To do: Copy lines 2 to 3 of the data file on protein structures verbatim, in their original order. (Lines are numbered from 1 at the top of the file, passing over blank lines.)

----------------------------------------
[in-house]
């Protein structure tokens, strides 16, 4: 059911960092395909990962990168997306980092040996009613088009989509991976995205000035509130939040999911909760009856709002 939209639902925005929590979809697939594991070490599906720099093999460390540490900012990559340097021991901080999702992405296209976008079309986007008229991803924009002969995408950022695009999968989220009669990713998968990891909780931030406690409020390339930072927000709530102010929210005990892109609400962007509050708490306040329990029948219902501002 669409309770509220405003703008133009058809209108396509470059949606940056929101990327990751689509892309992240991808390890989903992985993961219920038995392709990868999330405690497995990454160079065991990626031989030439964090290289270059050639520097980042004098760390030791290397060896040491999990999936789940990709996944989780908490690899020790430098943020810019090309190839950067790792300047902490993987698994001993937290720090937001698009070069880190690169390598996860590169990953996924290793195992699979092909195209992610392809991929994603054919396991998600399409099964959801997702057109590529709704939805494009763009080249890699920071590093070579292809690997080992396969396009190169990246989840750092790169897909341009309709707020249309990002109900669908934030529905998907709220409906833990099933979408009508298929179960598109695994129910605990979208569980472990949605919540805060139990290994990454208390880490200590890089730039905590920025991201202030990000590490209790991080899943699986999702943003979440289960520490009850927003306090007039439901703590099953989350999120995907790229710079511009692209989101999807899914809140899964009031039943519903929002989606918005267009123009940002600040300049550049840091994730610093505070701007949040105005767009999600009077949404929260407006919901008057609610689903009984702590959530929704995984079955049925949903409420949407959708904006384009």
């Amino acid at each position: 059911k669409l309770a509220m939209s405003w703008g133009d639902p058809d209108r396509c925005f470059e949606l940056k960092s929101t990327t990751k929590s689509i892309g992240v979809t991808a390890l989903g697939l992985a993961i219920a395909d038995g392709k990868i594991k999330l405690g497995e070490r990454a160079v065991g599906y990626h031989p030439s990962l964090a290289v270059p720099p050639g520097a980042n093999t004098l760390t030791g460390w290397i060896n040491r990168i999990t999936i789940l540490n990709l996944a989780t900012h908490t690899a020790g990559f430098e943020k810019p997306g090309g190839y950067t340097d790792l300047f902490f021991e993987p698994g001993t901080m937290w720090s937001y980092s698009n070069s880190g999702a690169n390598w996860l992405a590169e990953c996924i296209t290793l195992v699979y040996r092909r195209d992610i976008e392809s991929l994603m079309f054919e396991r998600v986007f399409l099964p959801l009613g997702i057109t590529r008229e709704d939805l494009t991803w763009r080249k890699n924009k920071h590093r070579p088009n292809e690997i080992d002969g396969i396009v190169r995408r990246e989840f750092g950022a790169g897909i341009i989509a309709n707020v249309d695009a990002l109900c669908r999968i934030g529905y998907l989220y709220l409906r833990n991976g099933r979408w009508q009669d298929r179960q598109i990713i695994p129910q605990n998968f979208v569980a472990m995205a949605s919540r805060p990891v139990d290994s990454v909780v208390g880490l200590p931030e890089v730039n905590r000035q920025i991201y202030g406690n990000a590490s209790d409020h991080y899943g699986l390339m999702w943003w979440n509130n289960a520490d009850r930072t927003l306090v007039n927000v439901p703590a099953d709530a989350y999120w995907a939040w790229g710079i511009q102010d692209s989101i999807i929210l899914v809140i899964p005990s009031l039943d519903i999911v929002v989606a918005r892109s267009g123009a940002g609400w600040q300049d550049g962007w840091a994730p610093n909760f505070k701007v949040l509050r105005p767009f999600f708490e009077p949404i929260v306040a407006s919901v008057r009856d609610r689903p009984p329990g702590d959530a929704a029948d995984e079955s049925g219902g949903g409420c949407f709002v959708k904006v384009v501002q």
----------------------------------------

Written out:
């Protein structure tokens, strides 16, 4: 059911960092395909990962990168997306980092040996009613088009989509991976995205000035509130939040999911909760009856709002 939209639902925005929590979809697939594991070490599906720099093999460390540490900012990559340097021991901080999702992405296209976008079309986007008229991803924009002969995408950022695009999968989220009669990713998968990891909780931030406690409020390339930072927000709530102010929210005990892109609400962007509050708490306040329990029948219902501002 669409309770509220405003703008133009058809209108396509470059949606940056929101990327990751689509892309992240991808390890989903992985993961219920038995392709990868999330405690497995990454160079065991990626031989030439964090290289270059050639520097980042004098760390030791290397060896040491999990999936789940990709996944989780908490690899020790430098943020810019090309190839950067790792300047902490993987698994001993937290720090937001698009070069880190690169390598996860590169990953996924290793195992699979092909195209992610392809991929994603054919396991998600399409099964959801997702057109590529709704939805494009763009080249890699920071590093070579292809690997080992396969396009190169990246989840750092790169897909341009309709707020249309990002109900669908934030529905998907709220409906833990099933979408009508298929179960598109695994129910605990979208569980472990949605919540805060139990290994990454208390880490200590890089730039905590920025991201202030990000590490209790991080899943699986999702943003979440289960520490009850927003306090007039439901703590099953989350999120995907790229710079511009692209989101999807899914809140899964009031039943519903929002989606918005267009123009940002600040300049550049840091994730610093505070701007949040105005767009999600009077949404929260407006919901008057609610689903009984702590959530929704995984079955049925949903409420949407959708904006384009």
């Amino acid at each position: 059911k669409l309770a509220m939209s405003w703008g133009d639902p058809d209108r396509c925005f470059e949606l940056k960092s929101t990327t990751k929590s689509i892309g992240v979809t991808a390890l989903g697939l992985a993961i219920a395909d038995g392709k990868i594991k999330l405690g497995e070490r990454a160079v065991g599906y990626h031989p030439s990962l964090a290289v270059p720099p050639g520097a980042n093999t004098l760390t030791g460390w290397i060896n040491r990168i999990t999936i789940l540490n990709l996944a989780t900012h908490t690899a020790g990559f430098e943020k810019p997306g090309g190839y950067t340097d790792l300047f902490f021991e993987p698994g001993t901080m937290w720090s937001y980092s698009n070069s880190g999702a690169n390598w996860l992405a590169e990953c996924i296209t290793l195992v699979y040996r092909r195209d992610i976008e392809s991929l994603m079309f054919e396991r998600v986007f399409l099964p959801l009613g997702i057109t590529r008229e709704d939805l494009t991803w763009r080249k890699n924009k920071h590093r070579p088009n292809e690997i080992d002969g396969i396009v190169r995408r990246e989840f750092g950022a790169g897909i341009i989509a309709n707020v249309d695009a990002l109900c669908r999968i934030g529905y998907l989220y709220l409906r833990n991976g099933r979408w009508q009669d298929r179960q598109i990713i695994p129910q605990n998968f979208v569980a472990m995205a949605s919540r805060p990891v139990d290994s990454v909780v208390g880490l200590p931030e890089v730039n905590r000035q920025i991201y202030g406690n990000a590490s209790d409020h991080y899943g699986l390339m999702w943003w979440n509130n289960a520490d009850r930072t927003l306090v007039n927000v439901p703590a099953d709530a989350y999120w995907a939040w790229g710079i511009q102010d692209s989101i999807i929210l899914v809140i899964p005990s009031l039943d519903i999911v929002v989606a918005r892109s267009g123009a940002g609400w600040q300049d550049g962007w840091a994730p610093n909760f505070k701007v949040l509050r105005p767009f999600f708490e009077p949404i929260v306040a407006s919901v008057r009856d609610r689903p009984p329990g702590d959530a929704a029948d995984e079955s049925g219902g949903g409420c949407f709002v959708k904006v384009v501002q």